Signals from domestic and international actors have been shown to influence the likelihood of coups. Coups remain difficult to predict and consequently leave policy makers in a reactive stance, but little systematic work assesses how these reactions influence long-term outcomes. We examine how reactions from domestic and international actors influence the duration of coup-born regimes, arguing that negative reactions will shorten leadership duration. We further probe these relationships by considering how signaling consistency, Cold War dynamics, and precoup relationships condition the influence of reactions on leadership duration. Tests use events data to capture domestic and international reactions and newly coded information on leadership to capture leader duration. Results indicate that international responses have a profound influence on leadership tenure, especially those from strong actors. We find tentative support that state reactions have the strongest effect during the Cold War, while international organizations matter the most afterward.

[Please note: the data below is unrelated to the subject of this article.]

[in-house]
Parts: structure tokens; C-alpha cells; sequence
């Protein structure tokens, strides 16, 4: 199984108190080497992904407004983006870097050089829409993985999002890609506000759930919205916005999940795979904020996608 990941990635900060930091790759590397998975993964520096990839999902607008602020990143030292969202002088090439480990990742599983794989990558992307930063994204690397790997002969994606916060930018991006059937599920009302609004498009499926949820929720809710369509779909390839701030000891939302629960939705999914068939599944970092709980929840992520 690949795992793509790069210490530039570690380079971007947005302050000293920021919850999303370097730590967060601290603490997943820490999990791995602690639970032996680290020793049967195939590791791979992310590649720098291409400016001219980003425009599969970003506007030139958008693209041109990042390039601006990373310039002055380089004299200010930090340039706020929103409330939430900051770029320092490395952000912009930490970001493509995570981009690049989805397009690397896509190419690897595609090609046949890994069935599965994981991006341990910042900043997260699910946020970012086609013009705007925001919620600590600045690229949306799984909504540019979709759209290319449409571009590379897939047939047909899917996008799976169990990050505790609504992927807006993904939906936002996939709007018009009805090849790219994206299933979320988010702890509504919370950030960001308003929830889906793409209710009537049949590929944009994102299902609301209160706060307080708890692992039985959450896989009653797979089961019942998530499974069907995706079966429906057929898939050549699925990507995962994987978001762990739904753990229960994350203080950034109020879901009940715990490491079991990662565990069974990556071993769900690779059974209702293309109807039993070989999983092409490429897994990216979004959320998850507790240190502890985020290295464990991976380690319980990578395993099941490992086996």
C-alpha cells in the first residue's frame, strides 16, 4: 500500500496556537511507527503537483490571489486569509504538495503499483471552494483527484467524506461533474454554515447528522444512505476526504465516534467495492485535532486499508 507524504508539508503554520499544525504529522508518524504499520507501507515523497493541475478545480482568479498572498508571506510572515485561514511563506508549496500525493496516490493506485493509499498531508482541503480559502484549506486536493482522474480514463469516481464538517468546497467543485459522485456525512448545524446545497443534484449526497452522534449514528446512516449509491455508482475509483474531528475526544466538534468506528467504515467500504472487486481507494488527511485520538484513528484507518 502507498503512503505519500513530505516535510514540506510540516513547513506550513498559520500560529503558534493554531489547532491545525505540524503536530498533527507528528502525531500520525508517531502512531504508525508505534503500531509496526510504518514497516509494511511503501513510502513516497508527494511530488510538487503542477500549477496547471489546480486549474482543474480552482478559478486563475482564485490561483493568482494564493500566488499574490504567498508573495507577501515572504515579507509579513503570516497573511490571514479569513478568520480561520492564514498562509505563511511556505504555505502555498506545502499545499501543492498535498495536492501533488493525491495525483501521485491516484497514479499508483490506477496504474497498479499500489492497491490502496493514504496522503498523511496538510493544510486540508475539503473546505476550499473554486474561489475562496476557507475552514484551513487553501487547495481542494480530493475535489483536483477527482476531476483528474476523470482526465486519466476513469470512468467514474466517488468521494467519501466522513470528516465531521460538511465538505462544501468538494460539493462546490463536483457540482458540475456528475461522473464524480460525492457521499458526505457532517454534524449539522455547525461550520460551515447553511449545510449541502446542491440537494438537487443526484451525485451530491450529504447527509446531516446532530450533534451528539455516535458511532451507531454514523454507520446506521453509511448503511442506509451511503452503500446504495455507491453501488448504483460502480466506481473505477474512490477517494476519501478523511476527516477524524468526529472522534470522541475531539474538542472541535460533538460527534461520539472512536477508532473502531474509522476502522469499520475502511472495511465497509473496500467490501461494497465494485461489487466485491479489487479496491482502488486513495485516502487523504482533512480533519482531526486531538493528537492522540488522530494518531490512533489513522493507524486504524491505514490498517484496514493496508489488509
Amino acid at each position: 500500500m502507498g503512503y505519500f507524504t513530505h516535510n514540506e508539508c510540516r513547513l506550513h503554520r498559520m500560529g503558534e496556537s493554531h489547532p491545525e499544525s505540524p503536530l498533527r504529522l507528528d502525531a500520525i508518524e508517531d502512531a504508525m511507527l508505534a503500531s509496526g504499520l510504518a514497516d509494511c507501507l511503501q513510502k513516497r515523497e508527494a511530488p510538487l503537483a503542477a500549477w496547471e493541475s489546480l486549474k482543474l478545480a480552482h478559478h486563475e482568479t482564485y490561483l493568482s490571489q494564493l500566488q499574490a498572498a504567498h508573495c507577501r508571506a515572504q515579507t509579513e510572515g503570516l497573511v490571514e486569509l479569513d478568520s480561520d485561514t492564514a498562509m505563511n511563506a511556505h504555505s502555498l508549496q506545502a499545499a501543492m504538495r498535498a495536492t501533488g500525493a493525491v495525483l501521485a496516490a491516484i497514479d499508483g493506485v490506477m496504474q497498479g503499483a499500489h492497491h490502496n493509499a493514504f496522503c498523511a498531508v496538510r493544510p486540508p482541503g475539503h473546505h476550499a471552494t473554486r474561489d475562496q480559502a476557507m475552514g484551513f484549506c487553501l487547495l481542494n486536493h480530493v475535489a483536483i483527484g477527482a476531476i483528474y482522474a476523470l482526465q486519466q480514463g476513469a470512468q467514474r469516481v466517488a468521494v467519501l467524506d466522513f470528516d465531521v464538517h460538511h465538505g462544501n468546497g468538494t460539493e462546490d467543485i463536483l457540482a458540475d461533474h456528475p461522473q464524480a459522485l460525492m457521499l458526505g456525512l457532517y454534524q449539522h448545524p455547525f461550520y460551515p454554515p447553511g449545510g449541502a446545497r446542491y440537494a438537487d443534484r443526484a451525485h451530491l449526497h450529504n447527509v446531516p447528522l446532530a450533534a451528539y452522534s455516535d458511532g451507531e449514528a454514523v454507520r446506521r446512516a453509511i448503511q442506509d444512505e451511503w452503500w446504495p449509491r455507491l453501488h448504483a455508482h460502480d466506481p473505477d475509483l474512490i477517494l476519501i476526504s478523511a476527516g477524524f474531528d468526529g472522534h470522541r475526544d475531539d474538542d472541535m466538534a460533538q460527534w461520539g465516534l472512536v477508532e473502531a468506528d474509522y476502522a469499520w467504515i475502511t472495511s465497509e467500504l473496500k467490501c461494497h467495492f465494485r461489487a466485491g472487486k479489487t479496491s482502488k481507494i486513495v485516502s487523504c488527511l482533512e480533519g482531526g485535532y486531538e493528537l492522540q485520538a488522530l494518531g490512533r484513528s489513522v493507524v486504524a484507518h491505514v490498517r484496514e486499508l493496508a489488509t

|Number of pages||27|
|Journal||Journal of Conflict Resolution|
|State||Published - Aug 1 2018|
Bibliographical noteFunding Information:
A previous version of this article was presented at the 2014 meeting of the International Studies Association. The authors would like to thank Tobias Böhmelt, Rebecca Schiel, anonymous reviewers, and the editorial staff for their comments on earlier drafts of this article. The author(s) received no financial support for the research, authorship, and/or publication of this article.
© 2017, The Author(s) 2017.
- economic sanctions
- international organization
- political survival
ASJC Scopus subject areas
- Business, Management and Accounting (all)
- Sociology and Political Science
- Political Science and International Relations